It’s turning out to be a boring summer for directional traders in the bitcoin market: The cryptocurrency has gone comatose in a narrow range above $30,000, less than half the all-time high reached just two months ago.
But some options traders are busy as ever, taking relatively high-risk strategies to profit from the cryptocurrency’s continued price consolidation. One of those strategies involves putting on “short strangles,” essentially a bet that bitcoin’s price won’t break out anytime soon.
“Our favorite trade continues to be short BTC strangles within the $30,000 to $40,000 range,” Singapore-based QCP Capital, said in a Telegram post on June 30. “With psychological resistance at $40,000 and strong support at $30,000, there’s a good chance that BTC trades in this $10,000 range in the near future, which would likely cause implied volatility to collapse.”
QCP said this week its conviction about the short strangle has only strengthened, given the lack of market-moving catalysts in the short term.
“Right now, our trading plan follows the 2018 BTC analog where we expect a dampened trading environment from here to August (short volatility), followed by a rally,” the firm said.
Short strangles involve selling out-of-the-money (OTM) call and put options with the same expiry. OTM calls are ones at strike prices higher than bitcoin’s current level, while OTM puts have strikes lower than bitcoin’s going price. At press time, bitcoin is trading near $33,600. So calls above $33,600 and puts at lower strikes are out-of-the-money.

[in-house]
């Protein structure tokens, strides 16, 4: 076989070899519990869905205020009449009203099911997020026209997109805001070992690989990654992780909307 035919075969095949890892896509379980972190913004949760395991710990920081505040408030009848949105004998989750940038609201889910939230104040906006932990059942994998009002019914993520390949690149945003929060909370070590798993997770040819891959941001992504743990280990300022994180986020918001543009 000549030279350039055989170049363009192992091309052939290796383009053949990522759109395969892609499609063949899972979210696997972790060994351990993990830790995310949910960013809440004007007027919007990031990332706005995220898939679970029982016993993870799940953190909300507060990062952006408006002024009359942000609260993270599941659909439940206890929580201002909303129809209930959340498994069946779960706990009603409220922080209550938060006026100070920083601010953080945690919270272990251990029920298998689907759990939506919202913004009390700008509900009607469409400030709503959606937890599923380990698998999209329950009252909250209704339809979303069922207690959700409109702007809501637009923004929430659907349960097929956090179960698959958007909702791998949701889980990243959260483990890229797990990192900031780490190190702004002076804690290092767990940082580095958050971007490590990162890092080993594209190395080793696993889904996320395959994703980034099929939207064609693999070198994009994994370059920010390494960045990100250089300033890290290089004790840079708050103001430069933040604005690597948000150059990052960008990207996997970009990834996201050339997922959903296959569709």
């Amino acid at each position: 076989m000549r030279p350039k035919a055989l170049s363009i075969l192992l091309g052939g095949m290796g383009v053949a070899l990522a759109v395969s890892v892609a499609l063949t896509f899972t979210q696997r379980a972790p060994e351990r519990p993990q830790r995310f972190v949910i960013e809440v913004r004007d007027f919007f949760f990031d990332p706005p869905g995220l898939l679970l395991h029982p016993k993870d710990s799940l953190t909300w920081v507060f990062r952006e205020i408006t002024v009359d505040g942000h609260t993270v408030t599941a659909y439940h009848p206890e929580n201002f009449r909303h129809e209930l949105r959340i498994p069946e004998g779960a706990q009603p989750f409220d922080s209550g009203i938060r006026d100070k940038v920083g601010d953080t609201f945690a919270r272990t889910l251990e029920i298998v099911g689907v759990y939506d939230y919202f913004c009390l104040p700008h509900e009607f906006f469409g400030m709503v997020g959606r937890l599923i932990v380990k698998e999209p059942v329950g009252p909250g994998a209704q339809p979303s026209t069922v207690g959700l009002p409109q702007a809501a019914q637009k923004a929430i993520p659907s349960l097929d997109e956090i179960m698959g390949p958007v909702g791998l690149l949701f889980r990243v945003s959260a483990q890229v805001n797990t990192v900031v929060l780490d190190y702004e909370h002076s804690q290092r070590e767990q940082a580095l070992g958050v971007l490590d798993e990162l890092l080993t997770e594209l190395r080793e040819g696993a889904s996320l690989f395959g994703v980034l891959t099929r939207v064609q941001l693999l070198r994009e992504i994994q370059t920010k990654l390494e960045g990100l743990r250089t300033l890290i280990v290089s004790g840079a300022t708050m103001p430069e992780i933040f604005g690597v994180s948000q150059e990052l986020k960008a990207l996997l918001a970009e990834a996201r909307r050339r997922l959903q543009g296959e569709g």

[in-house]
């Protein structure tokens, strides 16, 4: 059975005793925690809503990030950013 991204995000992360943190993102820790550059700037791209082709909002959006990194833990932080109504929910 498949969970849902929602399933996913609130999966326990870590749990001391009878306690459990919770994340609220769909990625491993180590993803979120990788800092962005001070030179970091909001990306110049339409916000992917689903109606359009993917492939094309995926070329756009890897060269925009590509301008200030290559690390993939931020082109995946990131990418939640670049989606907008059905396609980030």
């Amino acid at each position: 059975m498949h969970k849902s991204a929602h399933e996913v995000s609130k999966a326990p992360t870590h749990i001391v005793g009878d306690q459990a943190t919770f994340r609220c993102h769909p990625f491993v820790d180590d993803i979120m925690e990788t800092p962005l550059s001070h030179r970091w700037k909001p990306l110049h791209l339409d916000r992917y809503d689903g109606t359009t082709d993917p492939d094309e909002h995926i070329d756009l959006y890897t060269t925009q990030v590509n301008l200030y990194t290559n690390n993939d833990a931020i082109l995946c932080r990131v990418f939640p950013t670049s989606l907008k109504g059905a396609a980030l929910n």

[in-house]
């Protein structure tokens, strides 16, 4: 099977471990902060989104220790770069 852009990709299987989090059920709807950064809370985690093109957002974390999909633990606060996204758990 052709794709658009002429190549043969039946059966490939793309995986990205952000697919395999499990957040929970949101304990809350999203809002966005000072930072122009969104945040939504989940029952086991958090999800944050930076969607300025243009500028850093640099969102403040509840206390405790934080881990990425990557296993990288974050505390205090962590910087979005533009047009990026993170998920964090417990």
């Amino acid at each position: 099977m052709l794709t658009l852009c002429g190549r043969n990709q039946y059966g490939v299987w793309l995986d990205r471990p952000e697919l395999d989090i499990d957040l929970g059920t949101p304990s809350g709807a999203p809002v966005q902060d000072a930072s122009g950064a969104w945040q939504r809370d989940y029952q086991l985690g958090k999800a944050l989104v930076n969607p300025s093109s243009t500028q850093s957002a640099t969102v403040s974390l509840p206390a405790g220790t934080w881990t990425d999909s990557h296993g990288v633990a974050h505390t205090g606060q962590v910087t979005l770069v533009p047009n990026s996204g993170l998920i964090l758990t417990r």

Deribit data tracked by Swiss-based Laevitas shows a high concentration of open interest at $30,000 put and $40,000 call expiring on July 30. It means recently executed short strangle trades mainly involved selling July expiry $30,000 put and $40,000 call.
“It’s the most popular trade right now,” said Pankaj Balani, CEO of Delta Exchange. “For July, open interest remains highest for $30,000 strike puts,and $40,000 strike calls as traders write this range to collect the premiums.” Selling is referred to as writing in options parlance.
A risky bet?
Selling strangles is akin to taking a bearish view on implied volatility – the degree of price turbulence expected over a specific time. The implied volatility has a positive impact on the options price because demand for hedges typically rises during uncertainty. The metric drops during consolidation and picks up during a strong directional move.
When traders take a short strangle by selling higher strike calls and lower strike puts, they are essentially betting the market will consolidate, leading to a drop in implied volatility and the option’s price.
A call seller offers insurance against a bullish move above a particular price level and receives compensation or premium for taking the risk. That is the maximum money a call seller can make, and the call buyer can lose.
Similarly, a put seller offers protection against a bearish move below a particular price level and receives a premium for providing insurance. That is the maximum profit a put seller can make and the maximum loss the buyer may suffer.